Having a night to sleep on what I just posted yesterday I have some more thoughts regarding the themes involved in the discussion. But, to not get to off subject, I want to say more about the three I mentioned in the last post because those are very necessary to this book.
First, I will give my overview. Nicole Hardy spans across at least 4 decades of her life from birth to early forties, but primarily she focuses on the bumpy, difficult years of 20 to 30. As well as her thirties. Nicole displays, what one reviewer called ‘Cognitive Dissonance.’ The reviewer wrote: “Cognitive Dissonance is described as: “The term cognitive dissonance is used to describe the feeling of discomfort that results from holding two conflicting beliefs. When there is a discrepancy between beliefs and behaviors, something must change in order to eliminate or reduce the dissonance.”
She struggles through her twenties with the idea of finding her sole value and purpose in two things: marriage and having children. Rather, she wants to stay true to her dreams and desires. She wants to be a writer and spend her time being creative. I relate heavily to wanting to write and be creative. The first 200 pages are full of Nicole sticking to her convictions and having trouble in all her relationships. She struggles with liking the non-Mormon or LDS(Latter-Day Saints) guys because they want sex after a few dates. And she struggles with the seemingly impaired LDS guys who seem to think that women are a means to an end. That we should be in love, but really I need you to bear me some children.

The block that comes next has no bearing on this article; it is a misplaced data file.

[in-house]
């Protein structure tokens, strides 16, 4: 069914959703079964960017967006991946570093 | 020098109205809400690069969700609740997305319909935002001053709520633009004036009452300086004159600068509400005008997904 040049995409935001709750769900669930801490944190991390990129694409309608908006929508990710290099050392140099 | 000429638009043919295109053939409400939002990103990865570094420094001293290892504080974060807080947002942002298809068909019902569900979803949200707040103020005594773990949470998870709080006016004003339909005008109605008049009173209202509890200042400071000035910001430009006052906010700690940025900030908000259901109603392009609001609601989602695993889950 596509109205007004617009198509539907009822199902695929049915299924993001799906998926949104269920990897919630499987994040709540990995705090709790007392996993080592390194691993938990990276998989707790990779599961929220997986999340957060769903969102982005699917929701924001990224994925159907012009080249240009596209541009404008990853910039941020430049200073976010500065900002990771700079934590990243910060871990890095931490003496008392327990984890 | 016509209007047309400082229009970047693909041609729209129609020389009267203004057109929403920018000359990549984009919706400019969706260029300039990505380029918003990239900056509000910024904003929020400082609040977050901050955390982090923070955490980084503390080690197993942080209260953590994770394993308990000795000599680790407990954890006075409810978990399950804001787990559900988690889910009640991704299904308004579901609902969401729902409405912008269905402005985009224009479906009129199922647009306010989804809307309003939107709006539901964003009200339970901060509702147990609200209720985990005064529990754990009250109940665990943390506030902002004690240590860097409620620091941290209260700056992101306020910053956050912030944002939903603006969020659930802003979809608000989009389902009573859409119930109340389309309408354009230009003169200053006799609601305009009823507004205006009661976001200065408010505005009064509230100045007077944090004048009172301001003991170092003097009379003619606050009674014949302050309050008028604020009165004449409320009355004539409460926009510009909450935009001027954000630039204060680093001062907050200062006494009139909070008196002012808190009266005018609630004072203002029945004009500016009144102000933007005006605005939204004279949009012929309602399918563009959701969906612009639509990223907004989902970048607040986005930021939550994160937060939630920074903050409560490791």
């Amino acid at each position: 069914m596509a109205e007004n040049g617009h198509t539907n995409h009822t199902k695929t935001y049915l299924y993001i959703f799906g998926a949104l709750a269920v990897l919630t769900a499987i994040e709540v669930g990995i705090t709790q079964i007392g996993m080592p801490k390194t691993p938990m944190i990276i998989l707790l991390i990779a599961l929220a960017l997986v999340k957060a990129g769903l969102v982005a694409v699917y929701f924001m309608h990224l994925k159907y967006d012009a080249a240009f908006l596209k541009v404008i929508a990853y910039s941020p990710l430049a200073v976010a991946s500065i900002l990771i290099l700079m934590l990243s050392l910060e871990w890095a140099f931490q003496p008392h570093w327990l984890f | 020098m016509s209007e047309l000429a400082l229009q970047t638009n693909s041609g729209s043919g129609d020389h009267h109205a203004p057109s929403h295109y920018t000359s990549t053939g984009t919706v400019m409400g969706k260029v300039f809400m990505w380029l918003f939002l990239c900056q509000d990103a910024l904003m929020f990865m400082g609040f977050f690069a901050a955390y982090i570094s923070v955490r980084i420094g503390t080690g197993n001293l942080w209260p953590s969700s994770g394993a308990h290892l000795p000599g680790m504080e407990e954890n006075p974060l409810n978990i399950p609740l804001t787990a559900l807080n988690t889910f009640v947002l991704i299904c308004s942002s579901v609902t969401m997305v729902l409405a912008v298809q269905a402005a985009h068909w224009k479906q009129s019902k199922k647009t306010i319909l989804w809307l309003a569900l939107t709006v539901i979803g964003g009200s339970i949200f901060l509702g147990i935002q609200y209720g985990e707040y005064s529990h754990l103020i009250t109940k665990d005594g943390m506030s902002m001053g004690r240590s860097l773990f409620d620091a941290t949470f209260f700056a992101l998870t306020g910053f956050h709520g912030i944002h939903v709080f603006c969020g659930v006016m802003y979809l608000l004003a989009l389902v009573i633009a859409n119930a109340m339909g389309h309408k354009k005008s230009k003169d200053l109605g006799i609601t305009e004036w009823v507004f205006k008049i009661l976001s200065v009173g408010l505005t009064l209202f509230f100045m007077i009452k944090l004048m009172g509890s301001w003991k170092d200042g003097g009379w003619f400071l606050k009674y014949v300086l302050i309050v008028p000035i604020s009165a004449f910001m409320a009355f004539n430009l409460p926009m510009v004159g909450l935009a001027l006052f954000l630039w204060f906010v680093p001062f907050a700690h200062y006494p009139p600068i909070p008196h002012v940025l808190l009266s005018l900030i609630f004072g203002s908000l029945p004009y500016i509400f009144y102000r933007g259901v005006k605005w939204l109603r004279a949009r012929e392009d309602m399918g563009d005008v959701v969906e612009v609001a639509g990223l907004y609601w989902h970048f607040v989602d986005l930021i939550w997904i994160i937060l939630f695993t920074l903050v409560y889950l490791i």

Nicole has a real crisis of faith at 35, nearing almost 36. She decides to stop caving into the pressure and the boundaries of marriage before sex. She succeeds at writing, at diving in the Caymen’s, and being herself. This is where that cognitive dissonance thing comes into play. How hard is it to stay pure outside of marriage? It is hard and I am not trying to champion what parts of this book I wouldn’t do myself. I said in the first part, that as hard as it is God’s boundaries are there for a reason. And we need to press through the lies of culture and value God’s word above people’s comfort. Doesn’t it say-in the end of the age-men would be lover’s of pleasure, rather than God? She comes to grip with these many tensions. And I greatly appreciate someone opening up about how hard purity can be, but also how confusing the “religious dating scene” can be. I put up quotes cause I don’t know what else you would call it. Dating, just by itself, is not easy. Its not the movies everyone. In the movie the guy is at the party with his bros and he figures out who the best looking girl is in the place and goes for it. Next scene: girl and guy wake up the next morning. And people would say: well, I guess the guy got the girl. No. The dating scene is more like this.”Hey, you don’t look your ChristianMingle picture at all?” Awkward…
She does give in and she does lose the label of “virgin” and then it just ends with her getting published in the New York Times.